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American Express’ network of airport lounges has just gotten bigger by one. On Tuesday, Oct. 12, the iconic blue doors to the American Express Centurion Lounge opened to passengers for the first time at London’s Heathrow Airport.

Centurion Lounges are widely regarded as some of the best domestic airport lounges in the United States, and strong abroad as well. That’s largely because of the premium and complimentary food and beverage on offer, which typically rotate on a seasonal basis, but also because of their sleek design features and amenities like spas, showers and even a speakeasy.

Related: The ultimate guide to Amex Centurion Lounges: Locations, opening status and more.

For frequent flyers, the opening of this new Centurion Lounge in London is great news, especially as international travel is poised to rebound following the lifting of pandemic-spurred restrictions. The Heathrow Centurion Lounge was first announced back in 2018 with a scheduled opening date in 2019. However, because of the Covid-19 pandemic, the much-delayed lounge was pushed back to 2020 and then again to 2021.

But, as of Oct. 12, the lounge at the U.K.’s busiest airport is finally open. Was it worth the wait? Let’s take a look inside the big blue Centurion Lounge doors.

Heathrow Centurion Lounge location

The brand-new Centurion Lounge at Heathrow Airport is located within the recently reopened Terminal 3, home to carriers such as Virgin Atlantic, Delta Air Lines, Qantas, KLM, Finnair, Emirates and some British Airways flights.

Once you’re through the security checkpoint, follow signs toward gates 23 through 29 and gates 30 through 42 to find the lounge located on the northern end of the terminal. You can also keep an eye out for signs for the family lounge play area. Then, in between the Accessorize and Ted Baker shops, you’ll see a small opening with signs for the newly opened Centurion Lounge.

Inside the Amex Centurion Lounge at Heathrow

Once you’ve located the lounge, you’ll need to either walk up the stairs or take the elevators up to the second level. Immediately upon getting to the second floor, you’ll see the iconic Centurion Lounge marking and famed blue doors welcoming you to the lounge.

The blue front doors to the lounge

Upon entering, you’ll see the welcome desk, which is where you’ll need to show your credentials to access the lounge. The desk itself is visually appealing, with a vibrant moss mounted on the wall — a nod to London’s famous Hyde Park, according to Amex.

The welcome desk.

That’s a theme that you’ll see around the lounge — a nod to Britain. The designers of the lounge played up the influence of London and the larger U.K. to be reflected around the space.

Despite their name, you don’t need to hold the exclusive American Express Centurion Card to gain access to Amex Centurion Lounges. You can get into any of the Centurion Lounges across the world with any of the following Amex cards:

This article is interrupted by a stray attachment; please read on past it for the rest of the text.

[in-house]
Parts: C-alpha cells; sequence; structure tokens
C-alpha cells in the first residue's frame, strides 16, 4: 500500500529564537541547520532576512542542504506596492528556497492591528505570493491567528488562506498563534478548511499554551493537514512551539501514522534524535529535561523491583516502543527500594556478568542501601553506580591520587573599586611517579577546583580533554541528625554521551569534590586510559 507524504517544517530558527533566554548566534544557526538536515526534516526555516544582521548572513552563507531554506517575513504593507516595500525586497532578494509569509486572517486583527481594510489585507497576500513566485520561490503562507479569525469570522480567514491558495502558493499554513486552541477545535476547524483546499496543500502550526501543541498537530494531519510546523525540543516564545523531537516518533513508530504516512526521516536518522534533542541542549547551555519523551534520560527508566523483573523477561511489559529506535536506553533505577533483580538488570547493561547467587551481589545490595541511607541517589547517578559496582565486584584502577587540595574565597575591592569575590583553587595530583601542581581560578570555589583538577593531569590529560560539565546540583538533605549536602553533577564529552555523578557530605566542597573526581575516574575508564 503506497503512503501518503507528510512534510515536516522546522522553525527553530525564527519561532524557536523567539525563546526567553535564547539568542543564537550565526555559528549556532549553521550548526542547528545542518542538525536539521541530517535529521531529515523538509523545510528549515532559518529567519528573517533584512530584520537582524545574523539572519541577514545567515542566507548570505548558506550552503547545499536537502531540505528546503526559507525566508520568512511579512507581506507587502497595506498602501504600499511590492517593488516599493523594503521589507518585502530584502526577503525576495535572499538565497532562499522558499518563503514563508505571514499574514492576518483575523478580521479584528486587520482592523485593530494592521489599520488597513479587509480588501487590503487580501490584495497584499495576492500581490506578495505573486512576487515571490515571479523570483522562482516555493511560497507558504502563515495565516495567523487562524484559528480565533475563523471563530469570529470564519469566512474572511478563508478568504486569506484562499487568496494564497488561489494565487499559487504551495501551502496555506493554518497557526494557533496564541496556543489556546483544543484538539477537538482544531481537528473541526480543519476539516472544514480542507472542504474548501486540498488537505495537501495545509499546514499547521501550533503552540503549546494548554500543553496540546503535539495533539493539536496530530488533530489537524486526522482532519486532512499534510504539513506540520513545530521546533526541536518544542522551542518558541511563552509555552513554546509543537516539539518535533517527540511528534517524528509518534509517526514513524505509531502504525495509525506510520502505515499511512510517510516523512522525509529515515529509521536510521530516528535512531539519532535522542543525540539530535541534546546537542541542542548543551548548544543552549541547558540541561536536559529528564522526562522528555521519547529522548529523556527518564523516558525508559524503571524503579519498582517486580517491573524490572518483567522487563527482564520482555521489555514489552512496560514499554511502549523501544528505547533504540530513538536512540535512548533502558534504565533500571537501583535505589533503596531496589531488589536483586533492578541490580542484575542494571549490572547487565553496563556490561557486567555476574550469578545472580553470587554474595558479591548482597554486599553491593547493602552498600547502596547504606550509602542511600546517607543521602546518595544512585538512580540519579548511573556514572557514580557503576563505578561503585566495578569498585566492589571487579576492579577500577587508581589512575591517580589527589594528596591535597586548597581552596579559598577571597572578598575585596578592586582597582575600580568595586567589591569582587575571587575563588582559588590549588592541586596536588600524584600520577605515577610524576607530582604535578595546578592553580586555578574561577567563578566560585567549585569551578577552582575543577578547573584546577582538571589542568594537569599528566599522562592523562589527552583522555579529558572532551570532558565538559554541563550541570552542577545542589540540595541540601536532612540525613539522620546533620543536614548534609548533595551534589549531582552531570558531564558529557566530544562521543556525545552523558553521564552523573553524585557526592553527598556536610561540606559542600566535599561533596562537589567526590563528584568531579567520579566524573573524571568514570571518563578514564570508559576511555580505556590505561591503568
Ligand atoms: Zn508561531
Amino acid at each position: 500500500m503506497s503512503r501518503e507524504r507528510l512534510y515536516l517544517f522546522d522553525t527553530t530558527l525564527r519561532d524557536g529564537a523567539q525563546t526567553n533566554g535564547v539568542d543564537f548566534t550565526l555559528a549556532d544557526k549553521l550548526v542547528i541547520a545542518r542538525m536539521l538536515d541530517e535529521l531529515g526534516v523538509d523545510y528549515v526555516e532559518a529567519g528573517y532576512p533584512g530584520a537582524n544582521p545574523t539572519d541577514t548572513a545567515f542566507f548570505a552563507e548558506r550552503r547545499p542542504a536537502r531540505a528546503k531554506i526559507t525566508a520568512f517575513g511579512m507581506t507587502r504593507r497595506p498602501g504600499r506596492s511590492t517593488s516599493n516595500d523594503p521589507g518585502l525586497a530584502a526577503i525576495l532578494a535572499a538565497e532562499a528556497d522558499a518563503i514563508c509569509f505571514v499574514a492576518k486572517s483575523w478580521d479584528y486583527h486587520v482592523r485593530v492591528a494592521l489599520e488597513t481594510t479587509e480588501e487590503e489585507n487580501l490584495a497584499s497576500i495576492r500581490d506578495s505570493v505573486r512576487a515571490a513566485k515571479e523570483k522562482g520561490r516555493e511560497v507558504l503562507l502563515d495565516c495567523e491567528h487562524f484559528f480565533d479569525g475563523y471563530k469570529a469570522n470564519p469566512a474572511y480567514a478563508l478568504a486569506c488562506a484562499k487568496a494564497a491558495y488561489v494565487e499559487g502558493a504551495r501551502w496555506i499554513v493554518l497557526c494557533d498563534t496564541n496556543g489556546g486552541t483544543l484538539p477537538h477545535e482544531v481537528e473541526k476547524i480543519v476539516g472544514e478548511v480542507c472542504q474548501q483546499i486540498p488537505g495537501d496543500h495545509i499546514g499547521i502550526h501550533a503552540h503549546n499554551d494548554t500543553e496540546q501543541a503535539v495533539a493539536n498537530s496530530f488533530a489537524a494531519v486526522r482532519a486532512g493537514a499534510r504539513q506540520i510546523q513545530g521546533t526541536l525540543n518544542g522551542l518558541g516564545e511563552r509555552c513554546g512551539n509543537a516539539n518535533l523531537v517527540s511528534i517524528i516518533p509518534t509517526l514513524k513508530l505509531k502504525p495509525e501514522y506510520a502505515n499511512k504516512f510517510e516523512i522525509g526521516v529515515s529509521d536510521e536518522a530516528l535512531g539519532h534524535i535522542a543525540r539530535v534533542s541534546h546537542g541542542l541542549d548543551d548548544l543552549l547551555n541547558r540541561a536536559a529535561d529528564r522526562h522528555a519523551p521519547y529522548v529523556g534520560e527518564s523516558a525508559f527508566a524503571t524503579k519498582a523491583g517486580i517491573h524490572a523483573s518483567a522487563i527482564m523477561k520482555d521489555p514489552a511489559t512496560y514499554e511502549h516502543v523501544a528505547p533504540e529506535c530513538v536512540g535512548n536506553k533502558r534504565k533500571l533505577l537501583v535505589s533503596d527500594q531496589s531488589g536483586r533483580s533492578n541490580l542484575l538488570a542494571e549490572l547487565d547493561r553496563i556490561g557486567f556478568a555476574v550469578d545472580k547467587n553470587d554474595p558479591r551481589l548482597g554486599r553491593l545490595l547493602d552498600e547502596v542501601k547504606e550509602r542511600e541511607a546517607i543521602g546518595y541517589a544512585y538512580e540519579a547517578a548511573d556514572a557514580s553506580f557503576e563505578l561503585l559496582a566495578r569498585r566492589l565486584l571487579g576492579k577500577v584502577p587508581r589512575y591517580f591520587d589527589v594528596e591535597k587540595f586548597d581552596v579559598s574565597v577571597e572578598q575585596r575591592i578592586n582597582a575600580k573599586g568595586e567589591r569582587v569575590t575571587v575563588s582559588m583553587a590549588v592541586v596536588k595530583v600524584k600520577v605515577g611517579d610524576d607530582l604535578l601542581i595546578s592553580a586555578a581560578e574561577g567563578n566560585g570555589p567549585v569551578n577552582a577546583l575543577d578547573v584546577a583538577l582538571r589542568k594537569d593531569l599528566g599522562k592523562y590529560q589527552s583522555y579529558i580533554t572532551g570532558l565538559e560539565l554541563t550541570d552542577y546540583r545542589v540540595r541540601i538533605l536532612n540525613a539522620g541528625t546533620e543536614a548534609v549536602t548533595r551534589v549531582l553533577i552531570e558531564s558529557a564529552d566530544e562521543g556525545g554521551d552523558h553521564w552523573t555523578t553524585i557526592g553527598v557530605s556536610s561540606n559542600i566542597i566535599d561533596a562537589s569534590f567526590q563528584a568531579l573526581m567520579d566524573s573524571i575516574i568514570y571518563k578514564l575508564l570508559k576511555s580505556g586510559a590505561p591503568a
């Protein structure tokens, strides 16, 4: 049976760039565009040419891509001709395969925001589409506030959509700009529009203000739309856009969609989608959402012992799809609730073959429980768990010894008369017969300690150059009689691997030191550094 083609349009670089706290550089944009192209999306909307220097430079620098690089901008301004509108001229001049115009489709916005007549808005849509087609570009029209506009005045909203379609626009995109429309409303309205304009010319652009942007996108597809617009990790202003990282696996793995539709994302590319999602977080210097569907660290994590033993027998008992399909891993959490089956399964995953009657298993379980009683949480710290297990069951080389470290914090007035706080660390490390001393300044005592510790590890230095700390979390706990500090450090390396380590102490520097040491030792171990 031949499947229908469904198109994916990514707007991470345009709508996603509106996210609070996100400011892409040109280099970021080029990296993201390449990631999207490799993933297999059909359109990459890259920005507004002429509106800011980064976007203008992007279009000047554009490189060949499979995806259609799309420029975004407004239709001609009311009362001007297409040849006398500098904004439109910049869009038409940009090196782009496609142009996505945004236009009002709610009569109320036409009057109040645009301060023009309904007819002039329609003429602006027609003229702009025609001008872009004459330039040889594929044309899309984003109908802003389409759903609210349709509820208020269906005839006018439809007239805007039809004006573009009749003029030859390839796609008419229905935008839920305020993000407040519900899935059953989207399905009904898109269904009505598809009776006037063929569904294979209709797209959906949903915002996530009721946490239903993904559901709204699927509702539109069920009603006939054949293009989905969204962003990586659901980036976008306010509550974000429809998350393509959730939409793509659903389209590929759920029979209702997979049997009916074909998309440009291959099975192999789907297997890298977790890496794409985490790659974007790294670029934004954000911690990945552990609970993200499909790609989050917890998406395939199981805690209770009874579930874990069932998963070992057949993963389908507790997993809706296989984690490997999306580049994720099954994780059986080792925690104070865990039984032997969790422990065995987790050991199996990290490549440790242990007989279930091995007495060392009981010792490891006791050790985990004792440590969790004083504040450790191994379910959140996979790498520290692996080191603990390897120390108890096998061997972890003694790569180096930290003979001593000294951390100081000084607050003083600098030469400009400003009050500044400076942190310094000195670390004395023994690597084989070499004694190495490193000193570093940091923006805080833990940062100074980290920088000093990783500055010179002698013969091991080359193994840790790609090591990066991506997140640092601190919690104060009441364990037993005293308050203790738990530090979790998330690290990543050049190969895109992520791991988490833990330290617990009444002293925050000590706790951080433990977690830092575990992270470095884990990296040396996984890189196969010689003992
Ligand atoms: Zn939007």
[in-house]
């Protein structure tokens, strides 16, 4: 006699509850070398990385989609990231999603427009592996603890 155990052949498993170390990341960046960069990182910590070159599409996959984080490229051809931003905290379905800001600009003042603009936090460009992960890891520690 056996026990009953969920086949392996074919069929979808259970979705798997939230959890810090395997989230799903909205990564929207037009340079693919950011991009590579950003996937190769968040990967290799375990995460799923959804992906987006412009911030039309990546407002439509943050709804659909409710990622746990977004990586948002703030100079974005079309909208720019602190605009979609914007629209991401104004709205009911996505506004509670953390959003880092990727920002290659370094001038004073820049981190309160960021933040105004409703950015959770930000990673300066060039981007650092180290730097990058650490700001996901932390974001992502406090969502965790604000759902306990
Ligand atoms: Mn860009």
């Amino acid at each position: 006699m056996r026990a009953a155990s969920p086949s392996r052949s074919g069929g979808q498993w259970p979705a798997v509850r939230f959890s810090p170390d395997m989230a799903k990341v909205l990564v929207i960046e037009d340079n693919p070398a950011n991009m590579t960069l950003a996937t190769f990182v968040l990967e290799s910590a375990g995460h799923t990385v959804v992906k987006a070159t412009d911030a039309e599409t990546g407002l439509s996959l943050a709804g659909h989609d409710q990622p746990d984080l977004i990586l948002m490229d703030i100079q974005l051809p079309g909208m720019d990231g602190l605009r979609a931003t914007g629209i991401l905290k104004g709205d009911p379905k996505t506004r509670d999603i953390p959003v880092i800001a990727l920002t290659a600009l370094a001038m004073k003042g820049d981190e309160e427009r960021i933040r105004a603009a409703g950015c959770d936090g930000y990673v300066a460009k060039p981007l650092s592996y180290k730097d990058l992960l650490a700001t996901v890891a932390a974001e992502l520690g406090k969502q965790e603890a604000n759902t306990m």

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In addition, card members holding the invitation-only Centurion® Card from American Express (colloquially known as the “Amex Black Card”) or the American Express Business Centurion® Card can access any Centurion Lounge.

Generally, access to the Centurion Lounges is reserved for departures — as in, don’t expect to be able to access the lounge after you’ve landed. Card members can enter within three hours of their scheduled departure. However, the exception is Centurion Card members, who can access the lounges once they’ve arrived at their destination, and aren’t limited to how much time they can spend in a lounge.

Related: How to access some of the world’s best airport lounges.

Amex Platinum card members can bring up to two guests with them into a Centurion Lounge for free. Additional guests are charged at a rate of $50 per person and are subject to capacity limits at any given lounge. On the other hand, Delta Reserve card members cannot bring in guests for free — they’ll be charged at $50 apiece.

But you only have a little more than a year to bring in any free guests. That’s because as of Feb. 1, 2023, card members will be charged a fee of $50 for each guest they bring into a Centurion Lounge, with no free guests allowed. Once the new policy is in place, only Amex Platinum card members who spend at least $75,000 on their card in the prior calendar year will have guest fees waived.

Finally, given the rise in popularity of the Centurion Lounges, the network has become increasingly busy, which has only been accentuated by the Covid-19 pandemic. As such, American Express has implemented strict entry policies to avoid overcrowding, which means when you first arrive, you may be required to wait until space opens in the lounge.

Once you’ve cleared the entry desk, you’ll walk down a narrow corridor that’s lined with artwork and photographs from British artists. “The lounge interior will transport guests on a journey to discover London through design,” Amex said in a press release about the lounge’s opening. There are QR codes next to each photo that travelers can scan to learn more about a particular piece.

A corridor of British art

The push to be British feels natural and not tacky or forced. There are custom furniture elements from U.K.-based producers Konk, Naughtone and Deadgood, as well as modern lighting designs by Lee Broom and Tom Dixon, which truly stand out in the space.

The bar is another standout design feature, with crystal lighting above the barstools. Amex said that it will be removing some of the seating in the bar and dining area in order to promote social distancing. Travelers should expect to be escorted from the welcome desk to a sitting area away from other guests after they check in at the lounge.

The bar at the Centurion Lounge.